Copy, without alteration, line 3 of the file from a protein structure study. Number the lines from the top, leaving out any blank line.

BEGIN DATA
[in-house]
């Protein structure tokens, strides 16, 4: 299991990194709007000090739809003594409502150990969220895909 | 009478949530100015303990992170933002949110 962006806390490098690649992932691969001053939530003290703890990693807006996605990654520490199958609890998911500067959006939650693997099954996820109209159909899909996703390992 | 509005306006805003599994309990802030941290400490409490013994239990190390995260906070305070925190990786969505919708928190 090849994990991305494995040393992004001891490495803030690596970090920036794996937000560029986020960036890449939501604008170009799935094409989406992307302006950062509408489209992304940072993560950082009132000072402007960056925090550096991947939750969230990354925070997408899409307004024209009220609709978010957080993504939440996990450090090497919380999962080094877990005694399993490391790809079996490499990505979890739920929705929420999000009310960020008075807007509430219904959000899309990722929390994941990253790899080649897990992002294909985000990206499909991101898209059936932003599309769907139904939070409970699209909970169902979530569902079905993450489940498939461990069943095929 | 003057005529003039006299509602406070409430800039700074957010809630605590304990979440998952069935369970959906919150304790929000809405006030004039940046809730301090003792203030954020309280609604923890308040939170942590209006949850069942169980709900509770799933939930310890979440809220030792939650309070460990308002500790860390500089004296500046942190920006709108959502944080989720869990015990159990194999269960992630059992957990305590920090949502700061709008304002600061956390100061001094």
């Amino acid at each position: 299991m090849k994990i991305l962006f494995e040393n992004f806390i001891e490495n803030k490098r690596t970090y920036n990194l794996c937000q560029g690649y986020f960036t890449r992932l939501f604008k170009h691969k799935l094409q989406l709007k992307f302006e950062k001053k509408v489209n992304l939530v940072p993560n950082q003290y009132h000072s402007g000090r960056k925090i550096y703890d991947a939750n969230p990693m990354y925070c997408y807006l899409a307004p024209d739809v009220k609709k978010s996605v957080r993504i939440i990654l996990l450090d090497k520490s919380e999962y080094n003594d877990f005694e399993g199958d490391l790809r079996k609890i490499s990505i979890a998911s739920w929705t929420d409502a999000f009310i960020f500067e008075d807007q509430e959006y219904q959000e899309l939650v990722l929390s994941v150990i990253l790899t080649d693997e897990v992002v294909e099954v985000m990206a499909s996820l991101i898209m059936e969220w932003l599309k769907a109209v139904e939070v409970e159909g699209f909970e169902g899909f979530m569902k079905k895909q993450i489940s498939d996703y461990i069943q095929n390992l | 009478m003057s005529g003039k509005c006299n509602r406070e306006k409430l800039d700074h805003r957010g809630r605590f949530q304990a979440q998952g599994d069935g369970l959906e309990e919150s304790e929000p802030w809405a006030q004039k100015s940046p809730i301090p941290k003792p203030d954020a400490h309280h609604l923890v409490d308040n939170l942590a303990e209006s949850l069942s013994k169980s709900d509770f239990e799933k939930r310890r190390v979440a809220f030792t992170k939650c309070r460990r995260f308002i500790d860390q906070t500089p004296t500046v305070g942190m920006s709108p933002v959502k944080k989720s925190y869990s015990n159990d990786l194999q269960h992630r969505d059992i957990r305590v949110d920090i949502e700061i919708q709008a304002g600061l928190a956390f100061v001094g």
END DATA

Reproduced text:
């Amino acid at each position: 299991m090849k994990i991305l962006f494995e040393n992004f806390i001891e490495n803030k490098r690596t970090y920036n990194l794996c937000q560029g690649y986020f960036t890449r992932l939501f604008k170009h691969k799935l094409q989406l709007k992307f302006e950062k001053k509408v489209n992304l939530v940072p993560n950082q003290y009132h000072s402007g000090r960056k925090i550096y703890d991947a939750n969230p990693m990354y925070c997408y807006l899409a307004p024209d739809v009220k609709k978010s996605v957080r993504i939440i990654l996990l450090d090497k520490s919380e999962y080094n003594d877990f005694e399993g199958d490391l790809r079996k609890i490499s990505i979890a998911s739920w929705t929420d409502a999000f009310i960020f500067e008075d807007q509430e959006y219904q959000e899309l939650v990722l929390s994941v150990i990253l790899t080649d693997e897990v992002v294909e099954v985000m990206a499909s996820l991101i898209m059936e969220w932003l599309k769907a109209v139904e939070v409970e159909g699209f909970e169902g899909f979530m569902k079905k895909q993450i489940s498939d996703y461990i069943q095929n390992l | 009478m003057s005529g003039k509005c006299n509602r406070e306006k409430l800039d700074h805003r957010g809630r605590f949530q304990a979440q998952g599994d069935g369970l959906e309990e919150s304790e929000p802030w809405a006030q004039k100015s940046p809730i301090p941290k003792p203030d954020a400490h309280h609604l923890v409490d308040n939170l942590a303990e209006s949850l069942s013994k169980s709900d509770f239990e799933k939930r310890r190390v979440a809220f030792t992170k939650c309070r460990r995260f308002i500790d860390q906070t500089p004296t500046v305070g942190m920006s709108p933002v959502k944080k989720s925190y869990s015990n159990d990786l194999q269960h992630r969505d059992i957990r305590v949110d920090i949502e700061i919708q709008a304002g600061l928190a956390f100061v001094g």